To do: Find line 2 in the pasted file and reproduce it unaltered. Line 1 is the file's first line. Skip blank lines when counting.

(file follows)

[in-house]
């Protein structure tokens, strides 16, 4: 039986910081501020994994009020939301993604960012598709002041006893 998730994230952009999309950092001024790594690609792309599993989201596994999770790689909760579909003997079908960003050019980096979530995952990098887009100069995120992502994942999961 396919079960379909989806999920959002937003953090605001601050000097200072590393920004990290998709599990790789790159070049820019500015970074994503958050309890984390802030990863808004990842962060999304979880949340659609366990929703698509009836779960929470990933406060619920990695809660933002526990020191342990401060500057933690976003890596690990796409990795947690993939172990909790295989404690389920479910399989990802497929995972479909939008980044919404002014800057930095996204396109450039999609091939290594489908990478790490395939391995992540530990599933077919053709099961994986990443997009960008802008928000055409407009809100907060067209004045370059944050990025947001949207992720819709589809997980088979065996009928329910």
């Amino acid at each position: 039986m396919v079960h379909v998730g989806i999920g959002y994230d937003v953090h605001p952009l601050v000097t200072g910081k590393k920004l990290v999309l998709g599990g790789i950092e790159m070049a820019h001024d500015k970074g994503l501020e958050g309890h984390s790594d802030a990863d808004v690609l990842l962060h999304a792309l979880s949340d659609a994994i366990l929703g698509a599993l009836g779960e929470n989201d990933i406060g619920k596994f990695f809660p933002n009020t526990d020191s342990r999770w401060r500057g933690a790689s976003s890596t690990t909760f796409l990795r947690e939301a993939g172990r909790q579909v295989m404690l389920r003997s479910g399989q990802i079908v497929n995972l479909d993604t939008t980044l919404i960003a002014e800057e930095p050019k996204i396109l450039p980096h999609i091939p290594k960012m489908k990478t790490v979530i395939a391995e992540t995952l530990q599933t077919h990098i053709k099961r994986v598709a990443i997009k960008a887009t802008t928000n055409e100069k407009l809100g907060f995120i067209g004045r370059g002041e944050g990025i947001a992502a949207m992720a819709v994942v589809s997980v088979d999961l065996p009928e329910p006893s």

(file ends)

């Protein structure tokens, strides 16, 4: 039986910081501020994994009020939301993604960012598709002041006893 998730994230952009999309950092001024790594690609792309599993989201596994999770790689909760579909003997079908960003050019980096979530995952990098887009100069995120992502994942999961 396919079960379909989806999920959002937003953090605001601050000097200072590393920004990290998709599990790789790159070049820019500015970074994503958050309890984390802030990863808004990842962060999304979880949340659609366990929703698509009836779960929470990933406060619920990695809660933002526990020191342990401060500057933690976003890596690990796409990795947690993939172990909790295989404690389920479910399989990802497929995972479909939008980044919404002014800057930095996204396109450039999609091939290594489908990478790490395939391995992540530990599933077919053709099961994986990443997009960008802008928000055409407009809100907060067209004045370059944050990025947001949207992720819709589809997980088979065996009928329910």